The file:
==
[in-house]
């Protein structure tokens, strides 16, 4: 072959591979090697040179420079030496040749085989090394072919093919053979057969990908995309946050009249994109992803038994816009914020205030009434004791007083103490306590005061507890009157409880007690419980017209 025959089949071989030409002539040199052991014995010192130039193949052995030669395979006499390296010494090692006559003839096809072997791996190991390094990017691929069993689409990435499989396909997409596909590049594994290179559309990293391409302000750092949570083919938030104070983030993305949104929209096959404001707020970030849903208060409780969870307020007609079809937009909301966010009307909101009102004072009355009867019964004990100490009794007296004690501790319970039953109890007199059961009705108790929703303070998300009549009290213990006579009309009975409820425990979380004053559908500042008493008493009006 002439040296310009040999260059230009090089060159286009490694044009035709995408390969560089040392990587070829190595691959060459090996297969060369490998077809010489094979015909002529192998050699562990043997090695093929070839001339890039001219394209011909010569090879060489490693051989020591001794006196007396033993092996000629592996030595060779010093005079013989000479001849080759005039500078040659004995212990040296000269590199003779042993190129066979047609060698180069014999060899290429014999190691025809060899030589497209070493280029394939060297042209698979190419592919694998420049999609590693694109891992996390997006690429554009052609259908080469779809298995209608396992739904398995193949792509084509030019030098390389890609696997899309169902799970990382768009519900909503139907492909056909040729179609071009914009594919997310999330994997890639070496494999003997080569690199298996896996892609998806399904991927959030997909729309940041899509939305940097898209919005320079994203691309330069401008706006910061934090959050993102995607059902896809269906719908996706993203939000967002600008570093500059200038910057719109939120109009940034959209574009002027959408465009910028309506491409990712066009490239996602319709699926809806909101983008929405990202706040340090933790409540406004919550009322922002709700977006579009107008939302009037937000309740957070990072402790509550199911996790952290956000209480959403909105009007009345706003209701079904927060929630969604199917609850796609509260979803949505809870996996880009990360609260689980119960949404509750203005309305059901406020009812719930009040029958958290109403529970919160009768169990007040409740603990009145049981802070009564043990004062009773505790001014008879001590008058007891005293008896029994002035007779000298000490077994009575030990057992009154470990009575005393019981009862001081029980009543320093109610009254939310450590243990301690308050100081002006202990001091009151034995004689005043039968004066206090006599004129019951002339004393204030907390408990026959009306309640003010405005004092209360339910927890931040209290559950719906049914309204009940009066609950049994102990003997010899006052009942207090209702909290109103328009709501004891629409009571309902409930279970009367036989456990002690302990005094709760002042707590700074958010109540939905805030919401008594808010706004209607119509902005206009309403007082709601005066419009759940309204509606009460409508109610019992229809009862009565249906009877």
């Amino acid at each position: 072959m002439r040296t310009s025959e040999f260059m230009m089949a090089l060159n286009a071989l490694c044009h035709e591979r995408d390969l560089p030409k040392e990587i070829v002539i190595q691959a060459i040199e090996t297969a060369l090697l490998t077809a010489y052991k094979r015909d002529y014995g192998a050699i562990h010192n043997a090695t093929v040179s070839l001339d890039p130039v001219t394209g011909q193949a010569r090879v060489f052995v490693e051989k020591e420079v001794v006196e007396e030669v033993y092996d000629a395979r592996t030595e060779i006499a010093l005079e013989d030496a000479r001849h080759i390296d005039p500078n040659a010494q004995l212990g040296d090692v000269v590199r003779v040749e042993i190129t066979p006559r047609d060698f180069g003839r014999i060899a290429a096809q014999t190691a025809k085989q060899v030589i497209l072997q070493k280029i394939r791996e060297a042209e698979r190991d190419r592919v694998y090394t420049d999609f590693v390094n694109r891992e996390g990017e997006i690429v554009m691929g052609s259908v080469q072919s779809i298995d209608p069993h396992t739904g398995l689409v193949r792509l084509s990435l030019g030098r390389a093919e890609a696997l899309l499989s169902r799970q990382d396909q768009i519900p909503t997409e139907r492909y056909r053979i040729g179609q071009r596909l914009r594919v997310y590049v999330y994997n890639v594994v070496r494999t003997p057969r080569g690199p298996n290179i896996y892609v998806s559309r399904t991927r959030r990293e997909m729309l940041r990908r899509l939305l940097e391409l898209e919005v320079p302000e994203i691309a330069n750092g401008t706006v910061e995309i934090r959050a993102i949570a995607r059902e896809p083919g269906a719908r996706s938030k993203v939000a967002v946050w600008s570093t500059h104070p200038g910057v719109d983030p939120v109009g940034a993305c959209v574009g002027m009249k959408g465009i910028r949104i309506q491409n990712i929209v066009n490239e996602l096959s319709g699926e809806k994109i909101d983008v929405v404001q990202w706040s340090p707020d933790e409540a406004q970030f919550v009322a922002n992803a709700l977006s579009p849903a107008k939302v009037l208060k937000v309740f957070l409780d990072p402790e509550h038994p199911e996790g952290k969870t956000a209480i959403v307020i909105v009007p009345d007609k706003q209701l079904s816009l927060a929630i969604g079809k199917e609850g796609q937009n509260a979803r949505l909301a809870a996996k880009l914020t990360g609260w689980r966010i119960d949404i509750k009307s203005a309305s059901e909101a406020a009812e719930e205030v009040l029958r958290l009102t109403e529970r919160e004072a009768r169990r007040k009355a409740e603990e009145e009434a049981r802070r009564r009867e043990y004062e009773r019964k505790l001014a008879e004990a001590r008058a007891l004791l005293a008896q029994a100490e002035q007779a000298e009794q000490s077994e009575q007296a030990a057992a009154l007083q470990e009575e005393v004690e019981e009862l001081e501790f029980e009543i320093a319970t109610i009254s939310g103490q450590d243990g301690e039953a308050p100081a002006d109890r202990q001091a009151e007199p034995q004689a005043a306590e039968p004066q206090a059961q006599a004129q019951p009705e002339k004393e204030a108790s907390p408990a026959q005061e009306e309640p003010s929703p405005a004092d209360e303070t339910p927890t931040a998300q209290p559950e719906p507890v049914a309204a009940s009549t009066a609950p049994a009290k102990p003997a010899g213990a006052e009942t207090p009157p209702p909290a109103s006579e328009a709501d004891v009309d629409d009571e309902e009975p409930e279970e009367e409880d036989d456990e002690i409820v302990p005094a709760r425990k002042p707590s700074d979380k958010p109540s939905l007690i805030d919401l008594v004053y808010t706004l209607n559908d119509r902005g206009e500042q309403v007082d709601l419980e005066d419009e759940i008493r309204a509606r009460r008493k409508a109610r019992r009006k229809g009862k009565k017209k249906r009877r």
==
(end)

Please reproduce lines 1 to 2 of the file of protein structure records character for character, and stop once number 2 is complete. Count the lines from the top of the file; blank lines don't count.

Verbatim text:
[in-house]
């Protein structure tokens, strides 16, 4: 072959591979090697040179420079030496040749085989090394072919093919053979057969990908995309946050009249994109992803038994816009914020205030009434004791007083103490306590005061507890009157409880007690419980017209 025959089949071989030409002539040199052991014995010192130039193949052995030669395979006499390296010494090692006559003839096809072997791996190991390094990017691929069993689409990435499989396909997409596909590049594994290179559309990293391409302000750092949570083919938030104070983030993305949104929209096959404001707020970030849903208060409780969870307020007609079809937009909301966010009307909101009102004072009355009867019964004990100490009794007296004690501790319970039953109890007199059961009705108790929703303070998300009549009290213990006579009309009975409820425990979380004053559908500042008493008493009006 002439040296310009040999260059230009090089060159286009490694044009035709995408390969560089040392990587070829190595691959060459090996297969060369490998077809010489094979015909002529192998050699562990043997090695093929070839001339890039001219394209011909010569090879060489490693051989020591001794006196007396033993092996000629592996030595060779010093005079013989000479001849080759005039500078040659004995212990040296000269590199003779042993190129066979047609060698180069014999060899290429014999190691025809060899030589497209070493280029394939060297042209698979190419592919694998420049999609590693694109891992996390997006690429554009052609259908080469779809298995209608396992739904398995193949792509084509030019030098390389890609696997899309169902799970990382768009519900909503139907492909056909040729179609071009914009594919997310999330994997890639070496494999003997080569690199298996896996892609998806399904991927959030997909729309940041899509939305940097898209919005320079994203691309330069401008706006910061934090959050993102995607059902896809269906719908996706993203939000967002600008570093500059200038910057719109939120109009940034959209574009002027959408465009910028309506491409990712066009490239996602319709699926809806909101983008929405990202706040340090933790409540406004919550009322922002709700977006579009107008939302009037937000309740957070990072402790509550199911996790952290956000209480959403909105009007009345706003209701079904927060929630969604199917609850796609509260979803949505809870996996880009990360609260689980119960949404509750203005309305059901406020009812719930009040029958958290109403529970919160009768169990007040409740603990009145049981802070009564043990004062009773505790001014008879001590008058007891005293008896029994002035007779000298000490077994009575030990057992009154470990009575005393019981009862001081029980009543320093109610009254939310450590243990301690308050100081002006202990001091009151034995004689005043039968004066206090006599004129019951002339004393204030907390408990026959009306309640003010405005004092209360339910927890931040209290559950719906049914309204009940009066609950049994102990003997010899006052009942207090209702909290109103328009709501004891629409009571309902409930279970009367036989456990002690302990005094709760002042707590700074958010109540939905805030919401008594808010706004209607119509902005206009309403007082709601005066419009759940309204509606009460409508109610019992229809009862009565249906009877």